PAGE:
ocean life pollution

Shocking photos show sea creatures making homes out of litter (Credit: SWNS)

KILWINNING, Scotland — Sea creatures are literally turning our trash into their treasure. A man in Scotland is sharing shocking photos of ocean life making homes out of garbage, including a lobster living in a traffic cone and sea anemones growing on a can of soda.

Chemistry teacher Ross McLaren started documenting ocean pollution while diving around sea lochs in Scotland. The 31-year-old believes Scotland is one of the best places in the world for diving but adds that littering has skyrocketed since COVID-related lockdowns.

Ross began diving in September 2016 and was stunned by starfish, anemones, lobsters, and bog tail squid. However, on one occasion he spotted a magnificent jellyfish – only to realize it was a reusable shopping bag. The teacher says his hobby can sometimes be depressing due to the quantity of garbage. He often weighs the benefits of removing litter if it has a sea-creature living in it.

“Most of the rubbish in my car is from doing dives, every six months I empty it out,” McLaren say in an online video, according to SWNS. “Some of the stuff I’ve seen under the water is decades old – a Nintendo controller, and cans of Tennent’s’ with the pin-up girls on them.”

photos show sea creatures making homes out of litter
Shocking photos show sea creatures making homes out of litter (Credit: SWNS)

“I accidentally fell in love with diving, and it’s good to show people what is happening. Sea creatures are making their homes in litter. People won’t care if they can’t see it,” McLaren continues.

“One day in Greenock I saw what I thought was a huge jellyfish but it was actually a Bag For Life. You can understand why a whale or a porpoise thinks a plastic bag is a jellyfish. I was totally oblivious as well. It’s really quite disheartening. The Irn Bru can shocked a lot of people. There is a bottle which looks like Budweiser or Buckfast, and a wheel rim, and marine life have made homes there.”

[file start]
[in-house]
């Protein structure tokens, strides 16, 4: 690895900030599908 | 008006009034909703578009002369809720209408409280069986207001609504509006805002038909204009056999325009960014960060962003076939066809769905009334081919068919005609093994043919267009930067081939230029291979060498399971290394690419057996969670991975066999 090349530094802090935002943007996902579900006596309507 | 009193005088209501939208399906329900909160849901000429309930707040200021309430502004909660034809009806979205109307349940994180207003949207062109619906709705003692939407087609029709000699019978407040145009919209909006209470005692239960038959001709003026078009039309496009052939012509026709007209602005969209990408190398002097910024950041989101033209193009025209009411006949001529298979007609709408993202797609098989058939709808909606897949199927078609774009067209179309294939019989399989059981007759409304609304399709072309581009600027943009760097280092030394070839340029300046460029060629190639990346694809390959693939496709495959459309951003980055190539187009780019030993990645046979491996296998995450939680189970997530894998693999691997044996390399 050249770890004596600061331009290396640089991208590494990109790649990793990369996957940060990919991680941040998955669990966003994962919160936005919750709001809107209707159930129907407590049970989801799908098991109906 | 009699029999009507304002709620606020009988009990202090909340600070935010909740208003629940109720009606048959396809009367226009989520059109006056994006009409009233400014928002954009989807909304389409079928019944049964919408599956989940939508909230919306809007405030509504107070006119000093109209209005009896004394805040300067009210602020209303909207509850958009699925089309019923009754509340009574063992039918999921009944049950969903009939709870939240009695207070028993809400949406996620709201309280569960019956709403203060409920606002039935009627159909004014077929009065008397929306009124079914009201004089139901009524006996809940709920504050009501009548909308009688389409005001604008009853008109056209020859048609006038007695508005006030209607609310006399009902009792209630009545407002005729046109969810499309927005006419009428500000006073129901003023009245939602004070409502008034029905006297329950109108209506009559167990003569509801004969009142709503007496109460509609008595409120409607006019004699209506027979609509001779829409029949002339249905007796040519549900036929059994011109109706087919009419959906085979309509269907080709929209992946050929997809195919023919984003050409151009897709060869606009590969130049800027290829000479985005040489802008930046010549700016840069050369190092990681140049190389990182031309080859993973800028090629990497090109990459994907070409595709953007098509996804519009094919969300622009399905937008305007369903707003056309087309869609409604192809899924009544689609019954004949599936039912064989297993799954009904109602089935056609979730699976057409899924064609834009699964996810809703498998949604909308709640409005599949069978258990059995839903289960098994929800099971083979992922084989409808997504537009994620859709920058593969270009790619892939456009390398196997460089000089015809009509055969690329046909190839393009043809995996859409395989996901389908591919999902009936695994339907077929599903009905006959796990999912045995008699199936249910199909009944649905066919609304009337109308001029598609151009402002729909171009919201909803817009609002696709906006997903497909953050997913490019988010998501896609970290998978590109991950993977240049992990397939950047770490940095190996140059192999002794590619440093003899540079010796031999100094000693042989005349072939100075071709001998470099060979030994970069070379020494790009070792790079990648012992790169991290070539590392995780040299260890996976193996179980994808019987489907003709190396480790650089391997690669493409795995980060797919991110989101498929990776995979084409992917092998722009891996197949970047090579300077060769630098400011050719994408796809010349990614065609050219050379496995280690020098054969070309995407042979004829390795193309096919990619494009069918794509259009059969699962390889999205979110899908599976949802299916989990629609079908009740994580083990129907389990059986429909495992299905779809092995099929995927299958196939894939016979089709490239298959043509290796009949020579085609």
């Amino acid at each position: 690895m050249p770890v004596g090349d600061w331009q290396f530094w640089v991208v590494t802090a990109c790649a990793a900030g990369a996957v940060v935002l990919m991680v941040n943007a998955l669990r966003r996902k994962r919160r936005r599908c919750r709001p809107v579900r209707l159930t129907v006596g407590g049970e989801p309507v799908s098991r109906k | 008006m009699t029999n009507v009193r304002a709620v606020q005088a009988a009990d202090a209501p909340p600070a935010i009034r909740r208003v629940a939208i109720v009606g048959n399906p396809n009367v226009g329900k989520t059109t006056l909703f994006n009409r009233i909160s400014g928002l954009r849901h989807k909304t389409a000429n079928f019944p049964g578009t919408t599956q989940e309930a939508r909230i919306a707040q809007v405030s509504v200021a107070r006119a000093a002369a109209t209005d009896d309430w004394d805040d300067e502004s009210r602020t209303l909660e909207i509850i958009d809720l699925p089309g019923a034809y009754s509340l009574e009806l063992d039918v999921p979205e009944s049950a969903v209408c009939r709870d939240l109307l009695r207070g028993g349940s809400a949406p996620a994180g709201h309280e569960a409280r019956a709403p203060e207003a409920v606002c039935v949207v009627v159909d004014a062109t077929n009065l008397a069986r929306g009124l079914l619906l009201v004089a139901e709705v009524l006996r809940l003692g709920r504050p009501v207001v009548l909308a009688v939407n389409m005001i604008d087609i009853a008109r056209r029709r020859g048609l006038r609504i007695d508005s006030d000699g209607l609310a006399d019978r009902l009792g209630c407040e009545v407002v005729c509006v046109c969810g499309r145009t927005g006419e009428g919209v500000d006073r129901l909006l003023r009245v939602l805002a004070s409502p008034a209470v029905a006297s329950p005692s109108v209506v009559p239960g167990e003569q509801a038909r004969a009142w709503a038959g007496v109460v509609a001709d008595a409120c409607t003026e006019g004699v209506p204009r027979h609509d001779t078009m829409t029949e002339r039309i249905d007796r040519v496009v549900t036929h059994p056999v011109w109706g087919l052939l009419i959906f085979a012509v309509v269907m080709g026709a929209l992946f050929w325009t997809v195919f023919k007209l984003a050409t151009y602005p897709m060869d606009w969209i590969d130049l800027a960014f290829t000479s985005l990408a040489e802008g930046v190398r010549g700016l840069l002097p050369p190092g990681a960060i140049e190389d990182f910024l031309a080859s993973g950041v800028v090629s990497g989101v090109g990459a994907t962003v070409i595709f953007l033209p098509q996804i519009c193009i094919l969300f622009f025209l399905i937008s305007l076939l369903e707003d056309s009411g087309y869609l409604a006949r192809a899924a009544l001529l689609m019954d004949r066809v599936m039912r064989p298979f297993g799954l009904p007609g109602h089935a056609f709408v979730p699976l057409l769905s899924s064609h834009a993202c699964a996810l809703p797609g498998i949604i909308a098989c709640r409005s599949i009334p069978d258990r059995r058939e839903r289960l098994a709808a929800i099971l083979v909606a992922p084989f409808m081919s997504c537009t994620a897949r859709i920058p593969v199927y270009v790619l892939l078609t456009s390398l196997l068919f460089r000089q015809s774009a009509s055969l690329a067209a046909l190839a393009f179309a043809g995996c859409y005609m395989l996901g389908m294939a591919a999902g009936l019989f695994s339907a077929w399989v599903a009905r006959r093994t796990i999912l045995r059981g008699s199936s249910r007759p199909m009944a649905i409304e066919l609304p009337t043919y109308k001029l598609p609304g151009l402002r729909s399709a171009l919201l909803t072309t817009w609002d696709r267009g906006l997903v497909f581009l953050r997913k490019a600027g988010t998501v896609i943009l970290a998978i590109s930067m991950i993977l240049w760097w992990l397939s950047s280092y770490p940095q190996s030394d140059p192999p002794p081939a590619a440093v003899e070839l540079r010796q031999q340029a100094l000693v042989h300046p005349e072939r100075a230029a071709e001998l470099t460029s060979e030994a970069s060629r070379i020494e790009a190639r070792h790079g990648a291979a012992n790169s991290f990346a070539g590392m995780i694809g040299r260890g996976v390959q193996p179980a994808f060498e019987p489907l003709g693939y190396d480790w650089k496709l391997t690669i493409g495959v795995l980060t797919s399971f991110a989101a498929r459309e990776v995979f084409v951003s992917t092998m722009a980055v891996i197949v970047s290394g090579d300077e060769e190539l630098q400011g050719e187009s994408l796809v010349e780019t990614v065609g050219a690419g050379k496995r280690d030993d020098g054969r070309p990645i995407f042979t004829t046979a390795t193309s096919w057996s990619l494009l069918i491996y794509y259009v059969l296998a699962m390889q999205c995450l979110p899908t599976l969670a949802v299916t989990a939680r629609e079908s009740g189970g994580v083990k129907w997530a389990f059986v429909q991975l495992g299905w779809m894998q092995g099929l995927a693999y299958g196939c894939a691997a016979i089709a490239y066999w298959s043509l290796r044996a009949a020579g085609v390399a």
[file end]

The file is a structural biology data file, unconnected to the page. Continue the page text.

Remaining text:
Other discoveries included an old-fashioned kettle in the Highlands of Scotland. The teacher also found a bottle with a glove on it.

“I think it has got worse since lockdown. There’s a general increase in the amount of litter in water. People don’t realize what an impact it is having. I tend to do a lot of diving around the sea lochs, near Loch Lomond and Loch Fyne.”

Sea creatures make a home out of a discarded glove
Sea creatures make a home out of a discarded glove (Credit: SWNS)

One distressing image showed a lobster with plastic tied around its claws, suggesting it had been caught and thrown back into the water, taken in 2019. Another lobster was found hiding in a traffic cone as the 31-year-old was diving near Fairlie Quay, Largs, North Ayrshire.

“I was really quite surprised to see it – the visibility is sometimes not the best and it wasn’t the easiest shot to get. The marine life do use litter as habitat. On this occasion I thought it best to leave it as it looked like the lobster has set up its home in there,” Ross adds.

Lobster living inside a traffic cone in the tidal inlet of Sea Loch
Lobster living inside a traffic cone in the tidal inlet of Sea Loch (Credit: SWNS)

“In some of my dives, I have seen the likes of a can of Irn Bru and it has grown with bits and pieces and that is where it becomes an ethical issue. The incredible arrange of colors you can see is amazing – most people think that Scottish marine life is dull and grey on the surface but underneath it is full of color.”

“I’m not a marine biologist or an eco-warrior. It’s easy to stop litter,” the photographer concludes.

South West News Service writers Sarah Ward and Calum Corral contributed to this report.

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